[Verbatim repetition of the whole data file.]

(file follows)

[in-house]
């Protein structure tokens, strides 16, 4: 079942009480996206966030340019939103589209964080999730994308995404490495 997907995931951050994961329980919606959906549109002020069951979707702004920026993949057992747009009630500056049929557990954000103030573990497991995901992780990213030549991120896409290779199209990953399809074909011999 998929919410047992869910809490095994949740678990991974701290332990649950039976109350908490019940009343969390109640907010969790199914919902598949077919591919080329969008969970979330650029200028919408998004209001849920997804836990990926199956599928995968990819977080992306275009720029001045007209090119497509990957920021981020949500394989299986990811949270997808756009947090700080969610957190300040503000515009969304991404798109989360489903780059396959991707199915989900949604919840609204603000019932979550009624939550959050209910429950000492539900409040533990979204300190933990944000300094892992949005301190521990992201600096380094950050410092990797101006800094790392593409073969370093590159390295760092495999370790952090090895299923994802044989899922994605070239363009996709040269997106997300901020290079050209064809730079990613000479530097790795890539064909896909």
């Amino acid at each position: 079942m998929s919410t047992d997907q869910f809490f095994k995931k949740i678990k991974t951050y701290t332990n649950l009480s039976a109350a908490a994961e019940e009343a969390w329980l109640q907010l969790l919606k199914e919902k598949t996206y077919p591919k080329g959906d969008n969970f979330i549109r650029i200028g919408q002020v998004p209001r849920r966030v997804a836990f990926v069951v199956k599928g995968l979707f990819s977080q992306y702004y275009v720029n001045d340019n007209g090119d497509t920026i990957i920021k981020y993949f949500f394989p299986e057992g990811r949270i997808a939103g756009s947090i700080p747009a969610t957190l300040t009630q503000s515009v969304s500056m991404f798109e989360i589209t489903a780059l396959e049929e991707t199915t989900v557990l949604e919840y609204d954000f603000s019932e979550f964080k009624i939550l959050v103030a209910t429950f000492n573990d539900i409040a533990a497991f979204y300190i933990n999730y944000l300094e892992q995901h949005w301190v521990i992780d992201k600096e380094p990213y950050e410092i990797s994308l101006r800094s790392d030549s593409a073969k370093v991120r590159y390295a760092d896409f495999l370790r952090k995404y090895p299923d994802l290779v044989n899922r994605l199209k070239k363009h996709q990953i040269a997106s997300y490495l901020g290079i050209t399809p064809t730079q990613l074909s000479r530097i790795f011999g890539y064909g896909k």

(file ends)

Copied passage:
[in-house]
């Protein structure tokens, strides 16, 4: 079942009480996206966030340019939103589209964080999730994308995404490495 997907995931951050994961329980919606959906549109002020069951979707702004920026993949057992747009009630500056049929557990954000103030573990497991995901992780990213030549991120896409290779199209990953399809074909011999 998929919410047992869910809490095994949740678990991974701290332990649950039976109350908490019940009343969390109640907010969790199914919902598949077919591919080329969008969970979330650029200028919408998004209001849920997804836990990926199956599928995968990819977080992306275009720029001045007209090119497509990957920021981020949500394989299986990811949270997808756009947090700080969610957190300040503000515009969304991404798109989360489903780059396959991707199915989900949604919840609204603000019932979550009624939550959050209910429950000492539900409040533990979204300190933990944000300094892992949005301190521990992201600096380094950050410092990797101006800094790392593409073969370093590159390295760092495999370790952090090895299923994802044989899922994605070239363009996709040269997106997300901020290079050209064809730079990613000479530097790795890539064909896909």
């Amino acid at each position: 079942m998929s919410t047992d997907q869910f809490f095994k995931k949740i678990k991974t951050y701290t332990n649950l009480s039976a109350a908490a994961e019940e009343a969390w329980l109640q907010l969790l919606k199914e919902k598949t996206y077919p591919k080329g959906d969008n969970f979330i549109r650029i200028g919408q002020v998004p209001r849920r966030v997804a836990f990926v069951v199956k599928g995968l979707f990819s977080q992306y702004y275009v720029n001045d340019n007209g090119d497509t920026i990957i920021k981020y993949f949500f394989p299986e057992g990811r949270i997808a939103g756009s947090i700080p747009a969610t957190l300040t009630q503000s515009v969304s500056m991404f798109e989360i589209t489903a780059l396959e049929e991707t199915t989900v557990l949604e919840y609204d954000f603000s019932e979550f964080k009624i939550l959050v103030a209910t429950f000492n573990d539900i409040a533990a497991f979204y300190i933990n999730y944000l300094e892992q995901h949005w301190v521990i992780d992201k600096e380094p990213y950050e410092i990797s994308l101006r800094s790392d030549s593409a073969k370093v991120r590159y390295a760092d896409f495999l370790r952090k995404y090895p299923d994802l290779v044989n899922r994605l199209k070239k363009h996709q990953i040269a997106s997300y490495l901020g290079i050209t399809p064809t730079q990613l074909s000479r530097i790795f011999g890539y064909g896909k």